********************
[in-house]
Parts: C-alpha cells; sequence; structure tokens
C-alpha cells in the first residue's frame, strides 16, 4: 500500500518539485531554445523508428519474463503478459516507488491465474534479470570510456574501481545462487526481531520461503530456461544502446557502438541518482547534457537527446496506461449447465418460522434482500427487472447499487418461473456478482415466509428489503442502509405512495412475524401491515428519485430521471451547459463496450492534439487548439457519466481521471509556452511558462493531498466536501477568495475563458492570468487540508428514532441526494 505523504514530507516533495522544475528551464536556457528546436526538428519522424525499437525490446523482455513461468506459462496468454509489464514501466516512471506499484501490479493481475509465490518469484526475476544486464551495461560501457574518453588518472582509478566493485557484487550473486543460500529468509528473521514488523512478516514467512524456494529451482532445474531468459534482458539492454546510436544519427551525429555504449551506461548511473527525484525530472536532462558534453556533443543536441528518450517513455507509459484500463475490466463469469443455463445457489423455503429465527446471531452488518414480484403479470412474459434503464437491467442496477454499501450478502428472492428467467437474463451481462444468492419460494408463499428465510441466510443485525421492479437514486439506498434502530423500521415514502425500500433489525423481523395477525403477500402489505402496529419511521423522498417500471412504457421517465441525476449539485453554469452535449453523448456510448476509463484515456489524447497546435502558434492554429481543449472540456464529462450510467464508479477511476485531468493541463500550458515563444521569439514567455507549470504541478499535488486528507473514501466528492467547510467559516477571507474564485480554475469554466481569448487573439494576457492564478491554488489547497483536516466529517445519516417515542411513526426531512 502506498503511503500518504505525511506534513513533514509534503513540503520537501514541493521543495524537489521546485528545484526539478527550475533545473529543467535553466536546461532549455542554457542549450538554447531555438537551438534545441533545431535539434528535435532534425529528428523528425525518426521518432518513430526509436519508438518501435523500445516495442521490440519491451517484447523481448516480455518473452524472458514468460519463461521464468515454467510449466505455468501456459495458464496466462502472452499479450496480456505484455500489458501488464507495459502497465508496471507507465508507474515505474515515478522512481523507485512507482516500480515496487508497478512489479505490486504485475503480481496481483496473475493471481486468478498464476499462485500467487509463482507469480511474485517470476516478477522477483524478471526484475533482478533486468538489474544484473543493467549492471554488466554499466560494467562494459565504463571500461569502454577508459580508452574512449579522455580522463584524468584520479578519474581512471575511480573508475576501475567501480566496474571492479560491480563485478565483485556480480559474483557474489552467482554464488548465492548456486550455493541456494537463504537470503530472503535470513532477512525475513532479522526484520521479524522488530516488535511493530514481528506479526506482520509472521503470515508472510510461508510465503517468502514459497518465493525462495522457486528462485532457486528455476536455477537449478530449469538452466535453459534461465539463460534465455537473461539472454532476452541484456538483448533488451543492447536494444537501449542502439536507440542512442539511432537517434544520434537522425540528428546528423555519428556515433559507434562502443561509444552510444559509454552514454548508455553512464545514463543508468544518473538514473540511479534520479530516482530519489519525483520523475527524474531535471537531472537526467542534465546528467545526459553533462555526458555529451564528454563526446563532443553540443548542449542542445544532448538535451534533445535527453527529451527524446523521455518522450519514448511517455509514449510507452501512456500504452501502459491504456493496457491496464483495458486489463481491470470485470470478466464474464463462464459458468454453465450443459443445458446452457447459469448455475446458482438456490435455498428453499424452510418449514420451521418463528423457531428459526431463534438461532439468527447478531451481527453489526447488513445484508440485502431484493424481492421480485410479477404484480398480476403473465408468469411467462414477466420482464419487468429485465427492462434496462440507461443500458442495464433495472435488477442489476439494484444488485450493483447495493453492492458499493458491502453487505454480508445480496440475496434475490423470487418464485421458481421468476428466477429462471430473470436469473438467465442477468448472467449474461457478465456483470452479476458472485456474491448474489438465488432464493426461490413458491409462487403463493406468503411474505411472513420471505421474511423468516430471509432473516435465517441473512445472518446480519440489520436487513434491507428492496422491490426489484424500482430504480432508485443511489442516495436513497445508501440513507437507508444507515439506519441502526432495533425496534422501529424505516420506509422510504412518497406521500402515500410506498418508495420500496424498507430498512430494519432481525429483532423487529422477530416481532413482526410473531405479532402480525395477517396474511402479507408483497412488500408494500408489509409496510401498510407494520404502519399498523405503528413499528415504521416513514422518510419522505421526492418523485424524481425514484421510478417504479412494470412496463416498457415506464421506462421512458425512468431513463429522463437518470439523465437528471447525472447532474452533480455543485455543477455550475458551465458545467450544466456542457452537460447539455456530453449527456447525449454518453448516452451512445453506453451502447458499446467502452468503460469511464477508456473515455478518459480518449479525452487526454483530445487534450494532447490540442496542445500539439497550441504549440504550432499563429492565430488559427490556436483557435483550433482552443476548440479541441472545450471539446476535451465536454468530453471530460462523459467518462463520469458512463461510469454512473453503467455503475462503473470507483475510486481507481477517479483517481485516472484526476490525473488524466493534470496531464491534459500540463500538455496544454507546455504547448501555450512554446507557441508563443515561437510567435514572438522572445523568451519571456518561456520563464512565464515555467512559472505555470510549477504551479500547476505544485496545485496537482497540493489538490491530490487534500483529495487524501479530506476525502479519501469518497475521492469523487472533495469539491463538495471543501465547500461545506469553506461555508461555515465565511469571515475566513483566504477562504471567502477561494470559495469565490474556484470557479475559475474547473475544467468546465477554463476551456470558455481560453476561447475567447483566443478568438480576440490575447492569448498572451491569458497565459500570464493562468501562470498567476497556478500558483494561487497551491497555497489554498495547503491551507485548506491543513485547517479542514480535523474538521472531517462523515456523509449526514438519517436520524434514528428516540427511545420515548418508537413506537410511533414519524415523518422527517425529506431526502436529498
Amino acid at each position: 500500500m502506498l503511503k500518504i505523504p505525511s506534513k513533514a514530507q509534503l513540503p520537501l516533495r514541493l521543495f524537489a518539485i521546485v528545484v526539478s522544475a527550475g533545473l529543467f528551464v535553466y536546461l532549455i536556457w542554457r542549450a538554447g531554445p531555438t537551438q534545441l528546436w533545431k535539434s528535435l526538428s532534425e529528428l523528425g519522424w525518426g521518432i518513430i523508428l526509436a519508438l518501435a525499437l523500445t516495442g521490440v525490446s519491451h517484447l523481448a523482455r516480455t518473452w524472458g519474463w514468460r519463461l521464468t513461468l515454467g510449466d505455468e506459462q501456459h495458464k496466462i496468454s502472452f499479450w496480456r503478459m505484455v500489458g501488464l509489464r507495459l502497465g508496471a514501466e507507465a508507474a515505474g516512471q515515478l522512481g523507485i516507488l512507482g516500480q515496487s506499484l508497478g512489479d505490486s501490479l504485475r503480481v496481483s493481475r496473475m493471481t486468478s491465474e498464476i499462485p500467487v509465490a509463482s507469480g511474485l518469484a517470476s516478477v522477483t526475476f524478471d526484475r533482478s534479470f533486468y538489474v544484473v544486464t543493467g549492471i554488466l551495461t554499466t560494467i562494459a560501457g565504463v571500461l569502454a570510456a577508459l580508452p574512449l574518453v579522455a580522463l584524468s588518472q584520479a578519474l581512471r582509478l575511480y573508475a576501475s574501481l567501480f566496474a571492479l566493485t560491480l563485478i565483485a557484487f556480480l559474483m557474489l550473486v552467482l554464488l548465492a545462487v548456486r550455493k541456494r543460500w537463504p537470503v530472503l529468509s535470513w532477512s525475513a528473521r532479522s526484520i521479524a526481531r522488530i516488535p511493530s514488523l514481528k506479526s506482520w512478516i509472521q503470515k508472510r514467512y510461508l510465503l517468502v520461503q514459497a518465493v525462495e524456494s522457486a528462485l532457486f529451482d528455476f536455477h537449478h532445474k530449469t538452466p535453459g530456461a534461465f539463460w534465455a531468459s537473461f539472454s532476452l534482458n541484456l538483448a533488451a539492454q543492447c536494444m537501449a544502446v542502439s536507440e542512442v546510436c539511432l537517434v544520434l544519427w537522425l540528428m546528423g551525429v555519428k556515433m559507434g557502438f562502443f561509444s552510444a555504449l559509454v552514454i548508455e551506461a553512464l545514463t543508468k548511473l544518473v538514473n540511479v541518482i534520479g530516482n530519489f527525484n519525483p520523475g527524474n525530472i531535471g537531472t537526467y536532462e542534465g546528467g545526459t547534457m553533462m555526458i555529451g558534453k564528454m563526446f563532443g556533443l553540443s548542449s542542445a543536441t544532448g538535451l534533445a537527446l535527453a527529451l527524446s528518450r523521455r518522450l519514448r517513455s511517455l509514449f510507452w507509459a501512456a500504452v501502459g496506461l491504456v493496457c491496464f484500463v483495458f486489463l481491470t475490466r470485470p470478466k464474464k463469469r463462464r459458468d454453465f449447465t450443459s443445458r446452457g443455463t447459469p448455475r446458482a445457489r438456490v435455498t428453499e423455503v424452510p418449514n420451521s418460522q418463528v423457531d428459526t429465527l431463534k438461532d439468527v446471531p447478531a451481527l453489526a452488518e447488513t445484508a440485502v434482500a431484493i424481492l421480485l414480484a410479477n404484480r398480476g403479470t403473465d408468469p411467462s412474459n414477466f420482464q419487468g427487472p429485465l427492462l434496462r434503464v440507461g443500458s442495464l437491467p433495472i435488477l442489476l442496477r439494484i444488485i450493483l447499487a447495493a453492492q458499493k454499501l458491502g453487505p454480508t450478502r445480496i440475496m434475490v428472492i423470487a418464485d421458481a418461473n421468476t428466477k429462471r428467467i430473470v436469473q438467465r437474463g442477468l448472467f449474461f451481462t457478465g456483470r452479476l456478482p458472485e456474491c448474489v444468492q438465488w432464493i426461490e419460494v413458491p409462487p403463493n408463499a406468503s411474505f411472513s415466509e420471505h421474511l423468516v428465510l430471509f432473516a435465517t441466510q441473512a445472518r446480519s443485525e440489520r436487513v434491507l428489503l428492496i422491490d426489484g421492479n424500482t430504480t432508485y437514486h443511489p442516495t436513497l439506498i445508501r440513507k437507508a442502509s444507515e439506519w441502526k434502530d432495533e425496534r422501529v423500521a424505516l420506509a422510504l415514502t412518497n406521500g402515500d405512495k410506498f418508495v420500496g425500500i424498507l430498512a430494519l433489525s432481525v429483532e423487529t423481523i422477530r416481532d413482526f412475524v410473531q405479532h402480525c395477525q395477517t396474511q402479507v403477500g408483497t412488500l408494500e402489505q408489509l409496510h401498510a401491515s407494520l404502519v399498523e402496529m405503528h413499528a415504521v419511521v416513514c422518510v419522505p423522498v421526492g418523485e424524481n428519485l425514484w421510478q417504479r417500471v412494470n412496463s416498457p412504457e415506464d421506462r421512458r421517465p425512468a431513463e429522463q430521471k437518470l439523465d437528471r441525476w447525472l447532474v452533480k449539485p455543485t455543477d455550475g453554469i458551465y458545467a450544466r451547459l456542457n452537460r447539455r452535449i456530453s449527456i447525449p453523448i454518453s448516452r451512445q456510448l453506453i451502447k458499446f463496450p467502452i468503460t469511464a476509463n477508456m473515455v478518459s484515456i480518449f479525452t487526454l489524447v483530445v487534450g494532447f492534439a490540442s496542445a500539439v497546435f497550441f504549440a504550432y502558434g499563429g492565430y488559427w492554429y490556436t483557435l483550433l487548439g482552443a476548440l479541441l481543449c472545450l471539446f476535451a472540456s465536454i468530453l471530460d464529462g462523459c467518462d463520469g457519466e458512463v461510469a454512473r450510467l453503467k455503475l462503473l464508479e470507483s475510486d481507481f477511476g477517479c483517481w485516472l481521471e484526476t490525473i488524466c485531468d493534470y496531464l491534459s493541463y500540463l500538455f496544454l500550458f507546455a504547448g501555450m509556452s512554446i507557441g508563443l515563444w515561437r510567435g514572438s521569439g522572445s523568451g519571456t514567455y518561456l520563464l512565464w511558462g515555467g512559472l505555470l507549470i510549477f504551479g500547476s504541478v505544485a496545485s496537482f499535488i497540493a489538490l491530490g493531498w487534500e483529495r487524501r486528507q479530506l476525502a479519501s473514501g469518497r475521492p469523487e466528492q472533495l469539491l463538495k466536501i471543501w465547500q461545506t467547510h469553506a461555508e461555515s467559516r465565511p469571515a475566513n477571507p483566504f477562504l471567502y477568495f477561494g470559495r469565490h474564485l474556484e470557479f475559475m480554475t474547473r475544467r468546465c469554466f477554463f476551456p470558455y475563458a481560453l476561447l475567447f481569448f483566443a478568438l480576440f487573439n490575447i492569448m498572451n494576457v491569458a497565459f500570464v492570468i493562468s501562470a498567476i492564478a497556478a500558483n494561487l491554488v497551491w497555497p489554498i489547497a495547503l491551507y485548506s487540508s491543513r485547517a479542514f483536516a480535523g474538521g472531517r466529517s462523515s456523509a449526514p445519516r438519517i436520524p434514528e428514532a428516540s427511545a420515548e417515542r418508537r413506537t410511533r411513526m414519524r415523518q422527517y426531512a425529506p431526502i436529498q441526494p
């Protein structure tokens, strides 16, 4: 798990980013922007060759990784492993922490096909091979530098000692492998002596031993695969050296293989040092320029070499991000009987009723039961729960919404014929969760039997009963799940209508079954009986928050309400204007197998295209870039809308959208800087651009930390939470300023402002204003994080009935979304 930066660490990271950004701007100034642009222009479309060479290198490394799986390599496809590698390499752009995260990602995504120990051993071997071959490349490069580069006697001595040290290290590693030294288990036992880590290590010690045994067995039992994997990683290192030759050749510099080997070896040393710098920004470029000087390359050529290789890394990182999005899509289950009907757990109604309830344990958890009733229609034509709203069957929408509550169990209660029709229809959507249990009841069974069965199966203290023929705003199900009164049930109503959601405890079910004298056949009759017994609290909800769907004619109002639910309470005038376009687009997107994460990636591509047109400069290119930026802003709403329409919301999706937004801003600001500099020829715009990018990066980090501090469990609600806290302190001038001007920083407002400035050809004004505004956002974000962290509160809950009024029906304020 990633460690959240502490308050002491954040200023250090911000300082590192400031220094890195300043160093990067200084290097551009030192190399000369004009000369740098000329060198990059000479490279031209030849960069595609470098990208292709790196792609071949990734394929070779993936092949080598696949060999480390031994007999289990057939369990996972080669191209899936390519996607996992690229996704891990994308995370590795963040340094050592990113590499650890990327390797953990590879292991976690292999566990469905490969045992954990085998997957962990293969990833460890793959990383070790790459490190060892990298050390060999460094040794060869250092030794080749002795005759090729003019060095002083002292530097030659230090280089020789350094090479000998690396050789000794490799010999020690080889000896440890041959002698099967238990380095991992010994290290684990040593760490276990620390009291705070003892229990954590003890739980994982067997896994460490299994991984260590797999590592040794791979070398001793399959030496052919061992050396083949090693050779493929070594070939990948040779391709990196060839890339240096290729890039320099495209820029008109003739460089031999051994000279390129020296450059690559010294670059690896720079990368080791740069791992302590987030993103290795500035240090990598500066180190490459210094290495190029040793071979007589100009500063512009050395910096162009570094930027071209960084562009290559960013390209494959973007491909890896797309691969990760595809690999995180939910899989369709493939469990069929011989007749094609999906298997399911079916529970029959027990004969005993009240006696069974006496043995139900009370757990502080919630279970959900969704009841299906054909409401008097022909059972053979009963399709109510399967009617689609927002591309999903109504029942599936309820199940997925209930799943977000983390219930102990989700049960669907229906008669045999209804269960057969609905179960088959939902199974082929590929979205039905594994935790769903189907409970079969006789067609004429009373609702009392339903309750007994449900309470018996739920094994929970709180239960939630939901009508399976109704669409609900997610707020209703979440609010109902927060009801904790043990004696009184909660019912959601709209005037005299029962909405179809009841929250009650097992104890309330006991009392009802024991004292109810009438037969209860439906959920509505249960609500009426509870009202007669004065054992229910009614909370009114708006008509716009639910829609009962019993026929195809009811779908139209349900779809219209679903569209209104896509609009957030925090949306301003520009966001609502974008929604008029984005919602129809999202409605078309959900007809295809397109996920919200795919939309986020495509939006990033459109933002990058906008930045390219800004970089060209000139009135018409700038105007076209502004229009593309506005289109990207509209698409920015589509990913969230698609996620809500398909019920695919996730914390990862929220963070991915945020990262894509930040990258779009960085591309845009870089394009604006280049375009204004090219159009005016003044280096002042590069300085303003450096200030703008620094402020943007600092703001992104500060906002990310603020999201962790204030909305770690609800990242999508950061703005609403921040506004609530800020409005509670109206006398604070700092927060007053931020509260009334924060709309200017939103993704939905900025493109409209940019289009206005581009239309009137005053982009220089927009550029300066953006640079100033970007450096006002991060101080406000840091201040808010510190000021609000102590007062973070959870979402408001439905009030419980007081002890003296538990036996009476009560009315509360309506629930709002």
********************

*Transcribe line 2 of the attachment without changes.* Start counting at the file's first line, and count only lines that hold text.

Parts: C-alpha cells; sequence; structure tokens